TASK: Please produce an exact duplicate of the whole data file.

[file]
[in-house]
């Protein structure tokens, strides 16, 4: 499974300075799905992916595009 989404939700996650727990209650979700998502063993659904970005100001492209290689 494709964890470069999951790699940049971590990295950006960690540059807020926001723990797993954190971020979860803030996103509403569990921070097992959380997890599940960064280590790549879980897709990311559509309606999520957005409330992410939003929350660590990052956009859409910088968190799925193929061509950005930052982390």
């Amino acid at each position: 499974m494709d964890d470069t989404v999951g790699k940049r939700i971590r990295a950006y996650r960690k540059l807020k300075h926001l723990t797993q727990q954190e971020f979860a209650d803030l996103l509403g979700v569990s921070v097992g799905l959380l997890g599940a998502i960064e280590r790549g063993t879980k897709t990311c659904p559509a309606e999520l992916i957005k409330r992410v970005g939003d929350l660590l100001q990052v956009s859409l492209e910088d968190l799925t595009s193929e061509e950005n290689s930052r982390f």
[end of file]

[in-house]
């Protein structure tokens, strides 16, 4: 499974300075799905992916595009 989404939700996650727990209650979700998502063993659904970005100001492209290689 494709964890470069999951790699940049971590990295950006960690540059807020926001723990797993954190971020979860803030996103509403569990921070097992959380997890599940960064280590790549879980897709990311559509309606999520957005409330992410939003929350660590990052956009859409910088968190799925193929061509950005930052982390």
């Amino acid at each position: 499974m494709d964890d470069t989404v999951g790699k940049r939700i971590r990295a950006y996650r960690k540059l807020k300075h926001l723990t797993q727990q954190e971020f979860a209650d803030l996103l509403g979700v569990s921070v097992g799905l959380l997890g599940a998502i960064e280590r790549g063993t879980k897709t990311c659904p559509a309606e999520l992916i957005k409330r992410v970005g939003d929350l660590l100001q990052v956009s859409l492209e910088d968190l799925t595009s193929e061509e950005n290689s930052r982390f």